Easter Sunday morning and the club LINE chat group was abuzz aplenty.
Despite dire forecasts, including “Paragliding not recommended today in Vancouver, Chilliwack, Whistler, Pemberton, Bellingham or Seattle.“, options were being put forth – Blanchard, Whitby, Pemberton and Woodside.
By 1030 a consensus with a group heading for Woodside, expecting little more than sled rides. The weather this season has frustrated many of us to the point that we will take whatever airtime we can get.
A glance out the window hinted there may be more than sled rides in store, with the sky starting to clear. A coin toss of sled rides vs. overdevelopment.
Take a chance, indeed.
Noon. Meeting up with George, Martina, Lee, Andrei + 1 (I wasn’t sure of Plus One’s name, he was rather quiet), we pile into one vehicle and make our way to launch. It doesn’t take long before Norm, Bev, Alex and Nicole appear and round out the days hopeful airborne cohort.
The sun is more or less absent with high cloud. The winds contradict the macro forecasts and are in fact consistent with CanadaRasp and the Phil Ibis windgram -> light W to S/W.
George is first off, as usual, and heads south. He is quickly followed by Lee and Martina and the trio of Skywalk wings scratch their way along the south knob.
And find lift, light lift, but lift nonetheless.
Even with the sun blocked out, the combination of high lapse rate (forecasted by the Ibis wind gram up to 800m) and the ambient light is enough to form thermals. Looks like a textbook example of what Kelly would call a fizzy day with frequent, short lived, wide gradient thermals and a low cloud base.
Now queued up on launch is Tonya, all smiles with her brand new polychromatic Sky Country EN-B ‘Scooter’ (I suspect a chant of ‘Faster! Harder! Scooter!’ would be lost on this crowd).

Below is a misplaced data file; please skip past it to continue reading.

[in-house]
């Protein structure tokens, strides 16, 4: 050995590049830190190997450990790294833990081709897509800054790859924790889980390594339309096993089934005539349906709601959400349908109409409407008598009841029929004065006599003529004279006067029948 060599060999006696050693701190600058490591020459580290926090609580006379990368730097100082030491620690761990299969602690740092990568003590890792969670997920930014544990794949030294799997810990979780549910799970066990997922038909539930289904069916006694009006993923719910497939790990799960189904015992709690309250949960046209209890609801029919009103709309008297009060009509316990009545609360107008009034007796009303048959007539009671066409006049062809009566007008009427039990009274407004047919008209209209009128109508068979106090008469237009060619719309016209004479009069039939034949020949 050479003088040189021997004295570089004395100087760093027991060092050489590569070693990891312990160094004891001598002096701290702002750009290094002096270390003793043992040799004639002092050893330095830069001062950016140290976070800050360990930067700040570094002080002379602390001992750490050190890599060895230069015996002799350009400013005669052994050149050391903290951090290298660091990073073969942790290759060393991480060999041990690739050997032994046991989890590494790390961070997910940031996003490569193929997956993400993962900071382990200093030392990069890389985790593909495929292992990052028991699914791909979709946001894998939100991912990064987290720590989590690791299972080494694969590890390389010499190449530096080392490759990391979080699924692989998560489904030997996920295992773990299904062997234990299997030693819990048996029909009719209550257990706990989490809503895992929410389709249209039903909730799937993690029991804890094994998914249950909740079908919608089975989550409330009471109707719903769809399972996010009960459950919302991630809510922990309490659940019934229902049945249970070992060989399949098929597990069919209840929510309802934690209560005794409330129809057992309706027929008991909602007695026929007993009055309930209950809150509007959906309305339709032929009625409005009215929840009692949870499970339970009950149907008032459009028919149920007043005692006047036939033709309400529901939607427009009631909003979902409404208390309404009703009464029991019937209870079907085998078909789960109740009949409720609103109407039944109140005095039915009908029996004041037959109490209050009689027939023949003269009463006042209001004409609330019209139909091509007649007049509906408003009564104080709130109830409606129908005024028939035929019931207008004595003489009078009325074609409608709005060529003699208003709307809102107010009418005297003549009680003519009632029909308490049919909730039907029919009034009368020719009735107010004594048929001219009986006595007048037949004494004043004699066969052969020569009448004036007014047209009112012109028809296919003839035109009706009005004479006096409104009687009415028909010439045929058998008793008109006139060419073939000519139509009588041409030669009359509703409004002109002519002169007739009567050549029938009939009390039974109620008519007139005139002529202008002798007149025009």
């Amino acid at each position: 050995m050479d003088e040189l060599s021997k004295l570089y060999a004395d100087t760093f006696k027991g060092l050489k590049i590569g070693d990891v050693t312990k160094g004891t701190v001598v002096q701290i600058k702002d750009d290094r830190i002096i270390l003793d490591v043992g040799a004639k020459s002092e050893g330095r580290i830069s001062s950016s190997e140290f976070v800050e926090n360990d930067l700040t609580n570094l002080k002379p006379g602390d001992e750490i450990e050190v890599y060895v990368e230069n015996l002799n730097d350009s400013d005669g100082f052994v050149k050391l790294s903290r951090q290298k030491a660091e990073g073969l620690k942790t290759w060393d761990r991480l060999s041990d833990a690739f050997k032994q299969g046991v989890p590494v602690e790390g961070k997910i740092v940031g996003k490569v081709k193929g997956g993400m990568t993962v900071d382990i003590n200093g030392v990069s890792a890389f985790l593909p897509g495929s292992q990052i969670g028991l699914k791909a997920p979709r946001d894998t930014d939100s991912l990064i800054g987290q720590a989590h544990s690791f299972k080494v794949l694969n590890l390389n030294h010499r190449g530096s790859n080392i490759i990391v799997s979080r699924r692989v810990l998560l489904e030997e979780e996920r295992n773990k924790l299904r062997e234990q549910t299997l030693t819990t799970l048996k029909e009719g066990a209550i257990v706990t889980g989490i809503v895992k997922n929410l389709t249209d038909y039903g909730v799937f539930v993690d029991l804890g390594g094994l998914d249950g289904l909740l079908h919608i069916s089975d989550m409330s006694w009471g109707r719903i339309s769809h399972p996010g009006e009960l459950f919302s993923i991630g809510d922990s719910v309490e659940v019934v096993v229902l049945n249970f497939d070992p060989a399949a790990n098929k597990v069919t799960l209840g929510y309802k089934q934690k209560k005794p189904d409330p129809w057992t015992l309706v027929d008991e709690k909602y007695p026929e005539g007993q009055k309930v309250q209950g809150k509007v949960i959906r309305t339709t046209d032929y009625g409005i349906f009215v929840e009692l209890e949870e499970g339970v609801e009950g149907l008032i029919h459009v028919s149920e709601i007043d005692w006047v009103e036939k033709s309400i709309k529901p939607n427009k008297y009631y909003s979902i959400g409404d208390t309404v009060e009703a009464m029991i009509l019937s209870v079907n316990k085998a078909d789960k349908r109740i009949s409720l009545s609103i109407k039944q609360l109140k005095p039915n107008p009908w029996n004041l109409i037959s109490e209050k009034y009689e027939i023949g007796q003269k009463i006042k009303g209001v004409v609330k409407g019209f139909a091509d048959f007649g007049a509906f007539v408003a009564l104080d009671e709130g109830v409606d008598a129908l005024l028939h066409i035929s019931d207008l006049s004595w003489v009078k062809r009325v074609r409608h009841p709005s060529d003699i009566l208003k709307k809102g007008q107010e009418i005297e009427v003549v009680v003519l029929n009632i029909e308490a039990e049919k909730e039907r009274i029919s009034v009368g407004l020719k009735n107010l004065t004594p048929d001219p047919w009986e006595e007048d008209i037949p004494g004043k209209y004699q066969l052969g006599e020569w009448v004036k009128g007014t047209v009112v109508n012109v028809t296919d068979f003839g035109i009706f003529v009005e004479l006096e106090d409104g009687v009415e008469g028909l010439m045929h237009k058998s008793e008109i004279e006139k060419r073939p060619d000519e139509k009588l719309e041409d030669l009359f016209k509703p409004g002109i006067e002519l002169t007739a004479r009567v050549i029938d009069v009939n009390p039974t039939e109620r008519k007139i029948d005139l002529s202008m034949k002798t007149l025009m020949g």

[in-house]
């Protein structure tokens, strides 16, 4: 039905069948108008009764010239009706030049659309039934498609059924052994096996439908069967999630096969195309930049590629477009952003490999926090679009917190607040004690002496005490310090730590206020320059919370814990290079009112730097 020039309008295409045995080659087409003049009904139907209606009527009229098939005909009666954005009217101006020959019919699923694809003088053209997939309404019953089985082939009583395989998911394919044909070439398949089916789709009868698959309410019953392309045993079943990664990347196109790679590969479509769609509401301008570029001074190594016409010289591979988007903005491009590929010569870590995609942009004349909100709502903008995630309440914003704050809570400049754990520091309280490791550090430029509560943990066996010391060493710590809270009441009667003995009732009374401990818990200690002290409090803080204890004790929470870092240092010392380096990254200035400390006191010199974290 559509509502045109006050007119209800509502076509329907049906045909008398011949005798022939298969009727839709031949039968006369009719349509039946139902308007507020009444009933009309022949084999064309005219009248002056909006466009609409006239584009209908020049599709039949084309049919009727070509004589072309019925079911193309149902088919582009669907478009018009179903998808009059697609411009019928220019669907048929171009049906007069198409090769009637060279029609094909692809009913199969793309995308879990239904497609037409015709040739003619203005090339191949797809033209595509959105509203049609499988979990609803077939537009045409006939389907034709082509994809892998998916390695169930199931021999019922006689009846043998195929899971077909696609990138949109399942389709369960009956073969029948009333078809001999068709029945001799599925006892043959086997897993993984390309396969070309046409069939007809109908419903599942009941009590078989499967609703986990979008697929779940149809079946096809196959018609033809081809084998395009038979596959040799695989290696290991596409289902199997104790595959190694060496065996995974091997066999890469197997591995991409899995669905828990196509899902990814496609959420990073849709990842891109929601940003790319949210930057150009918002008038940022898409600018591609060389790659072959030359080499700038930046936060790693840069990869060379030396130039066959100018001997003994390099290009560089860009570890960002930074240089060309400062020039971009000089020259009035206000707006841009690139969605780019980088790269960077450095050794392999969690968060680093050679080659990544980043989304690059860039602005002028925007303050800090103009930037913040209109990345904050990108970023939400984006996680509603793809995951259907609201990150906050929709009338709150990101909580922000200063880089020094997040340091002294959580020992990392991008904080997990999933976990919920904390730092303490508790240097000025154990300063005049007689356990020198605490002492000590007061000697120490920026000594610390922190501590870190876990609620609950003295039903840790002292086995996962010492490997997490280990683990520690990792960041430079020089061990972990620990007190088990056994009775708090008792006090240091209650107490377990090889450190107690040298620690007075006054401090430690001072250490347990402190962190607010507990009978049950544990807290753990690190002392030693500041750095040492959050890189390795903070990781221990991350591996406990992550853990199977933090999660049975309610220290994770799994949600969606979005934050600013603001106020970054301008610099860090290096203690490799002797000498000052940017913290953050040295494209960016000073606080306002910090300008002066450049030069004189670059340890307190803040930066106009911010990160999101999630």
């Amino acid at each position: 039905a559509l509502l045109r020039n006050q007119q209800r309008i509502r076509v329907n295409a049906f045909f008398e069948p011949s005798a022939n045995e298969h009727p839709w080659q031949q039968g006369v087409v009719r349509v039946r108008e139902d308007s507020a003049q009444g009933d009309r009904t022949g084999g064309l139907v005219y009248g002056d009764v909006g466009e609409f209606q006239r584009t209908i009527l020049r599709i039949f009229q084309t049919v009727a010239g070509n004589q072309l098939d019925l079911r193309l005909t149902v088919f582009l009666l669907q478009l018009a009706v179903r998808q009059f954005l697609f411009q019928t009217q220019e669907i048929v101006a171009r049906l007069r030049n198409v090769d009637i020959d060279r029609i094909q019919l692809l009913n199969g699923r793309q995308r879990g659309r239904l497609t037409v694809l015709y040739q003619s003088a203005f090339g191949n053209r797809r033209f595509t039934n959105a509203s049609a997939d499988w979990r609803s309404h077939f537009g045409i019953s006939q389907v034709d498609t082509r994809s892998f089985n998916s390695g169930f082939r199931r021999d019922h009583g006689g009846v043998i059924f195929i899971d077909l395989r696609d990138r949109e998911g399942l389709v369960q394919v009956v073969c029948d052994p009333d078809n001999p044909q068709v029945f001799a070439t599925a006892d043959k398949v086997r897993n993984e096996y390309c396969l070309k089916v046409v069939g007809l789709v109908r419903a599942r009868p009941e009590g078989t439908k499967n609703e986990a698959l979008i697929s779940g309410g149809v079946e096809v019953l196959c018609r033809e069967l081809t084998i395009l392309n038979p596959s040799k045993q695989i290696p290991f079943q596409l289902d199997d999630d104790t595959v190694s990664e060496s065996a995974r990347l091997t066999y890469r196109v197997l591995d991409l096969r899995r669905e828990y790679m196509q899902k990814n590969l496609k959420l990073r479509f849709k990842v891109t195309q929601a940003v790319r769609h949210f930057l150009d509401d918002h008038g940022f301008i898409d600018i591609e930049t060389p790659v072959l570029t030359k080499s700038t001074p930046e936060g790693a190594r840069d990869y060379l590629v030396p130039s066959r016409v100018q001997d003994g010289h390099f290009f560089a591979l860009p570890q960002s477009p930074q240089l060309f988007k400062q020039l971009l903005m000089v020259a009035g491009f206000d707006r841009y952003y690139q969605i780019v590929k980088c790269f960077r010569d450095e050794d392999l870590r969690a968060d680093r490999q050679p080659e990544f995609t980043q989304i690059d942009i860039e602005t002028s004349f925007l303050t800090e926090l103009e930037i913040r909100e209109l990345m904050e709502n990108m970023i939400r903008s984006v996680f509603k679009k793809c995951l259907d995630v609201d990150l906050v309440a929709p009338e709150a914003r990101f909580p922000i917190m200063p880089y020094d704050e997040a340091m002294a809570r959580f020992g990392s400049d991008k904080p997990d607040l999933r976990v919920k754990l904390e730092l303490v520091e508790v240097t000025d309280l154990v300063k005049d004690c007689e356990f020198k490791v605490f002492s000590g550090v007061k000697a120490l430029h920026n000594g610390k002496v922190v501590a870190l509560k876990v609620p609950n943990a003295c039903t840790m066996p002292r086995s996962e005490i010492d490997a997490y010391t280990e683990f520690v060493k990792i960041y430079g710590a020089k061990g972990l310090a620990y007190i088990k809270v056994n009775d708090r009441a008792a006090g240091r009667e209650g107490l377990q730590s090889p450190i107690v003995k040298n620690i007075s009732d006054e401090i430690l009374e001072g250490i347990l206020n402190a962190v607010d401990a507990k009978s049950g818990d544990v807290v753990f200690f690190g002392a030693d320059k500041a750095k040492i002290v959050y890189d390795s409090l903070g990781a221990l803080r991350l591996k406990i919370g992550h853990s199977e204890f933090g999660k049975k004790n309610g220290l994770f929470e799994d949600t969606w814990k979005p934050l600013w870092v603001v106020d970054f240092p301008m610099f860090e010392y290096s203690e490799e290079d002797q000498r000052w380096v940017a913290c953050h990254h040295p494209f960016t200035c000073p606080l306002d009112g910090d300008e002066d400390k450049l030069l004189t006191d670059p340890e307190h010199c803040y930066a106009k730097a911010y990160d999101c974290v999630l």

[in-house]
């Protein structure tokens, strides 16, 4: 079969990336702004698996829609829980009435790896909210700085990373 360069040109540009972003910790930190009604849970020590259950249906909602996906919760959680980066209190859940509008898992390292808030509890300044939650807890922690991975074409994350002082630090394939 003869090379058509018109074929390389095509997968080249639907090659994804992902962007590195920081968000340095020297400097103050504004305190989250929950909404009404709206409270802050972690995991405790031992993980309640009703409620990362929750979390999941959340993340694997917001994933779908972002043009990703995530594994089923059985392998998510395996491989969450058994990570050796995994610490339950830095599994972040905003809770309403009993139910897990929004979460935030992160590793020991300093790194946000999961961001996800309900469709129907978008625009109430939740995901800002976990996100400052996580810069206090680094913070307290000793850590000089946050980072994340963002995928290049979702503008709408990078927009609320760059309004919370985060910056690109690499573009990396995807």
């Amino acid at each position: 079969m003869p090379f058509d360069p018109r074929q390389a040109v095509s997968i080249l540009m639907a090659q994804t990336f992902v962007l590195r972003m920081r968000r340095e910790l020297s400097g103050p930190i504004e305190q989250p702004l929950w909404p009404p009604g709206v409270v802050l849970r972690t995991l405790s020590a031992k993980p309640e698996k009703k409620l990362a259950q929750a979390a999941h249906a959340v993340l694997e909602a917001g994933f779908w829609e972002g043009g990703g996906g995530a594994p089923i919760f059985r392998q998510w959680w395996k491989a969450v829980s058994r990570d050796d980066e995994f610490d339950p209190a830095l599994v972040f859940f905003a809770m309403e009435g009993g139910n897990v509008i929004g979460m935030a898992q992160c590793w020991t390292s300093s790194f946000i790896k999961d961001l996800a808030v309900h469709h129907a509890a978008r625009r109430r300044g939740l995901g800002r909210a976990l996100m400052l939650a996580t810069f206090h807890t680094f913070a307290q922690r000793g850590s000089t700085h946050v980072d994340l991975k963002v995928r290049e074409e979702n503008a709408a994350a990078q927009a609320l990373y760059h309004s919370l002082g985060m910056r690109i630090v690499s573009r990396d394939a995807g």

Tonya launches and heads north in opposition to the Skywalk triumvirate. Looking at how quickly she climbs out, I gather north of launch is the place to be.
I follow Tonya, both in queue order and in turning north. The mini ridge separating launch and the north rock face is working, though requires a decent amount of commitment by way of kicking tree tops (see ‘short lived’ in the description of fizzy conditions). A number of figure eights later and just above launch height, I glide south to line up with the clear cuts and what the Flymaster Nav has guesstimated to be the wind at this altitude.
Lone behold the Flymaster delivers.
It doesn’t take long to cross 1100m to the S/E of launch.
In the process of the climbing out, I am joined first by Alex, then by Nicole. The gravity defying duo begin the trek along the mountain towards Agassiz and I entertain the thought of joining them. Noticing how small a gap there is between the top of the mountain and cloud base, this would leave me little margin for error -> either ending up in the white room or cutting the edge of the CTR over Agassiz prison.
I stick with boating around above launch until my stomach and cold get the better of me about an hour later and I head to the ranch to land.
Bev had already landed, packed up, and about to get a ride back up from Derek for another go.
Round two it is.
Launching around 3PM, the cloud cover has cleared to the point that hard edge shadows can be seen.
Take a calm fizzy day, add sun and we end up with wings that are both shaken and stirred. While the climbs were not particularly strong (topping out around 3 m/s), the edges were now honed sharp – especially low over the new north clear cut.
A pair of small thwacks dictates a change in gears.
Bank it up and hold on.
My biggest weakness in this sport is my utter lack of patience and there are few things that test that patience more than circling forever in sub 1 m/s bubbles. So when fate smiles and provides me with a decent climb, I am all over it.
Only to have fate frown.
It is 330 and I need to be packed up and on the road by 4 to be able to make it to the in-laws for dinner.
While cut a little short, all in all a great day and not a single sled ride.